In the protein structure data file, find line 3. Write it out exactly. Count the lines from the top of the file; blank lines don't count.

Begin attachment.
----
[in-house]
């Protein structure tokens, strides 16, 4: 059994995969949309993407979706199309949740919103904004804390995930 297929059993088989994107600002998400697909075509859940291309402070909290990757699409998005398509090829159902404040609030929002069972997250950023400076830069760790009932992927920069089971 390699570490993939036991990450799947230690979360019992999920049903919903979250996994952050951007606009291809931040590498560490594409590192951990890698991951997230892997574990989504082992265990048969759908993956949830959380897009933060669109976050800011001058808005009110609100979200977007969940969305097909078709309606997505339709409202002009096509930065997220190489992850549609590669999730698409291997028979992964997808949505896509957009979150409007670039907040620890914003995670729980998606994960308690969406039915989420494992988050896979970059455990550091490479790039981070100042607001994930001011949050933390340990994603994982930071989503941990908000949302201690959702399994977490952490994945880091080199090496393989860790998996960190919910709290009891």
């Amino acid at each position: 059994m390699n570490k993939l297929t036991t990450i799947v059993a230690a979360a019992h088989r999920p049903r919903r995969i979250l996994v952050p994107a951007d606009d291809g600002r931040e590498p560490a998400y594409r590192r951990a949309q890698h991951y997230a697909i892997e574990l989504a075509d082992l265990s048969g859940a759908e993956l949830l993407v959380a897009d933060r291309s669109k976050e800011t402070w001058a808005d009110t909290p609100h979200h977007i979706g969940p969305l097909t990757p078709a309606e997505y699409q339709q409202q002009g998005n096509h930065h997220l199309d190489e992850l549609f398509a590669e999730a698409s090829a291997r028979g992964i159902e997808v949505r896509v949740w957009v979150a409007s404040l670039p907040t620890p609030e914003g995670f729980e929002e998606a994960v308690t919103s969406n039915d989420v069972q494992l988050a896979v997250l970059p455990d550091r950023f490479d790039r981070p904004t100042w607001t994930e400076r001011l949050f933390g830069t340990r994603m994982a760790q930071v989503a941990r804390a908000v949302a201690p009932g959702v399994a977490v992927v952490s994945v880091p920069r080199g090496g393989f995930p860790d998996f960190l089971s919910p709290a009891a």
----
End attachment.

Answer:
């Amino acid at each position: 059994m390699n570490k993939l297929t036991t990450i799947v059993a230690a979360a019992h088989r999920p049903r919903r995969i979250l996994v952050p994107a951007d606009d291809g600002r931040e590498p560490a998400y594409r590192r951990a949309q890698h991951y997230a697909i892997e574990l989504a075509d082992l265990s048969g859940a759908e993956l949830l993407v959380a897009d933060r291309s669109k976050e800011t402070w001058a808005d009110t909290p609100h979200h977007i979706g969940p969305l097909t990757p078709a309606e997505y699409q339709q409202q002009g998005n096509h930065h997220l199309d190489e992850l549609f398509a590669e999730a698409s090829a291997r028979g992964i159902e997808v949505r896509v949740w957009v979150a409007s404040l670039p907040t620890p609030e914003g995670f729980e929002e998606a994960v308690t919103s969406n039915d989420v069972q494992l988050a896979v997250l970059p455990d550091r950023f490479d790039r981070p904004t100042w607001t994930e400076r001011l949050f933390g830069t340990r994603m994982a760790q930071v989503a941990r804390a908000v949302a201690p009932g959702v399994a977490v992927v952490s994945v880091p920069r080199g090496g393989f995930p860790d998996f960190l089971s919910p709290a009891a």